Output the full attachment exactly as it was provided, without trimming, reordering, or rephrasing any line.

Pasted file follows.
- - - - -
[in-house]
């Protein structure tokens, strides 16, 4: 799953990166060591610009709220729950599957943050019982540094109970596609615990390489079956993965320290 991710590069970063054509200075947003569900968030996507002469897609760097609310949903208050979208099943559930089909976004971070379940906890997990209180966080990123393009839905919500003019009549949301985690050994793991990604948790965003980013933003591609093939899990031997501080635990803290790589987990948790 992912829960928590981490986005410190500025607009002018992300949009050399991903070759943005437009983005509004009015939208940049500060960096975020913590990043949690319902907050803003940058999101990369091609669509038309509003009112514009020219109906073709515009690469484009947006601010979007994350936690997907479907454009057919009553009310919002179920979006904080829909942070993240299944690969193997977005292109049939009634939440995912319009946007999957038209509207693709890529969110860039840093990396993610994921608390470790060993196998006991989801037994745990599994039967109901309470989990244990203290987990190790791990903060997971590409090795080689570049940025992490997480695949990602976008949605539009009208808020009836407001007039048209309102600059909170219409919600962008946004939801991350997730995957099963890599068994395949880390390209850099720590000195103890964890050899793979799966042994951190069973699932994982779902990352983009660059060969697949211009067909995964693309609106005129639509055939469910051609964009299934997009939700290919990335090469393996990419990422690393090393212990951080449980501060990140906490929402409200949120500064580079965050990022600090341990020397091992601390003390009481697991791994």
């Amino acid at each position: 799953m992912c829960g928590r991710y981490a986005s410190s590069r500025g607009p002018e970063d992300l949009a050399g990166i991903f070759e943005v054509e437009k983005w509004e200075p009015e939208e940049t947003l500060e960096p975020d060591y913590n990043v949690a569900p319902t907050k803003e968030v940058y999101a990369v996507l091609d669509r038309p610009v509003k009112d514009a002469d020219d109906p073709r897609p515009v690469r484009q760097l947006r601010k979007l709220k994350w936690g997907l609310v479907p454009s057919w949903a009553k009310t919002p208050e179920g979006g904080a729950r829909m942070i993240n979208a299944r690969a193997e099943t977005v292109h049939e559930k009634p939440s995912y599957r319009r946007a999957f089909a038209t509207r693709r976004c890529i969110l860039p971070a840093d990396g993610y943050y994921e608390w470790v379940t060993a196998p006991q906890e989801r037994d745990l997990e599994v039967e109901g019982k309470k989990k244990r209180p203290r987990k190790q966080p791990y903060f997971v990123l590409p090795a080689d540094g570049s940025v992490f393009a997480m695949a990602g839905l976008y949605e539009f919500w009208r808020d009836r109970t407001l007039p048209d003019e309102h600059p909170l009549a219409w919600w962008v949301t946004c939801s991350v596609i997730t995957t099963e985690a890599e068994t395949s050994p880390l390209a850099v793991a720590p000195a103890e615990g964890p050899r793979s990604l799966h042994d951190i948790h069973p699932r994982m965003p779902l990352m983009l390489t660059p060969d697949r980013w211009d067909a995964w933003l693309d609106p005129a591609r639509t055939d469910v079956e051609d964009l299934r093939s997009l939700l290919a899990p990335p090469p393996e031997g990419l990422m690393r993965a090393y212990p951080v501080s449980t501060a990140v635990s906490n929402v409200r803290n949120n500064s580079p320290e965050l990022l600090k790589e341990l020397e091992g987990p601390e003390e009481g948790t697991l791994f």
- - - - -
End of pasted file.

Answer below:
[in-house]
């Protein structure tokens, strides 16, 4: 799953990166060591610009709220729950599957943050019982540094109970596609615990390489079956993965320290 991710590069970063054509200075947003569900968030996507002469897609760097609310949903208050979208099943559930089909976004971070379940906890997990209180966080990123393009839905919500003019009549949301985690050994793991990604948790965003980013933003591609093939899990031997501080635990803290790589987990948790 992912829960928590981490986005410190500025607009002018992300949009050399991903070759943005437009983005509004009015939208940049500060960096975020913590990043949690319902907050803003940058999101990369091609669509038309509003009112514009020219109906073709515009690469484009947006601010979007994350936690997907479907454009057919009553009310919002179920979006904080829909942070993240299944690969193997977005292109049939009634939440995912319009946007999957038209509207693709890529969110860039840093990396993610994921608390470790060993196998006991989801037994745990599994039967109901309470989990244990203290987990190790791990903060997971590409090795080689570049940025992490997480695949990602976008949605539009009208808020009836407001007039048209309102600059909170219409919600962008946004939801991350997730995957099963890599068994395949880390390209850099720590000195103890964890050899793979799966042994951190069973699932994982779902990352983009660059060969697949211009067909995964693309609106005129639509055939469910051609964009299934997009939700290919990335090469393996990419990422690393090393212990951080449980501060990140906490929402409200949120500064580079965050990022600090341990020397091992601390003390009481697991791994």
């Amino acid at each position: 799953m992912c829960g928590r991710y981490a986005s410190s590069r500025g607009p002018e970063d992300l949009a050399g990166i991903f070759e943005v054509e437009k983005w509004e200075p009015e939208e940049t947003l500060e960096p975020d060591y913590n990043v949690a569900p319902t907050k803003e968030v940058y999101a990369v996507l091609d669509r038309p610009v509003k009112d514009a002469d020219d109906p073709r897609p515009v690469r484009q760097l947006r601010k979007l709220k994350w936690g997907l609310v479907p454009s057919w949903a009553k009310t919002p208050e179920g979006g904080a729950r829909m942070i993240n979208a299944r690969a193997e099943t977005v292109h049939e559930k009634p939440s995912y599957r319009r946007a999957f089909a038209t509207r693709r976004c890529i969110l860039p971070a840093d990396g993610y943050y994921e608390w470790v379940t060993a196998p006991q906890e989801r037994d745990l997990e599994v039967e109901g019982k309470k989990k244990r209180p203290r987990k190790q966080p791990y903060f997971v990123l590409p090795a080689d540094g570049s940025v992490f393009a997480m695949a990602g839905l976008y949605e539009f919500w009208r808020d009836r109970t407001l007039p048209d003019e309102h600059p909170l009549a219409w919600w962008v949301t946004c939801s991350v596609i997730t995957t099963e985690a890599e068994t395949s050994p880390l390209a850099v793991a720590p000195a103890e615990g964890p050899r793979s990604l799966h042994d951190i948790h069973p699932r994982m965003p779902l990352m983009l390489t660059p060969d697949r980013w211009d067909a995964w933003l693309d609106p005129a591609r639509t055939d469910v079956e051609d964009l299934r093939s997009l939700l290919a899990p990335p090469p393996e031997g990419l990422m690393r993965a090393y212990p951080v501080s449980t501060a990140v635990s906490n929402v409200r803290n949120n500064s580079p320290e965050l990022l600090k790589e341990l020397e091992g987990p601390e003390e009481g948790t697991l791994f």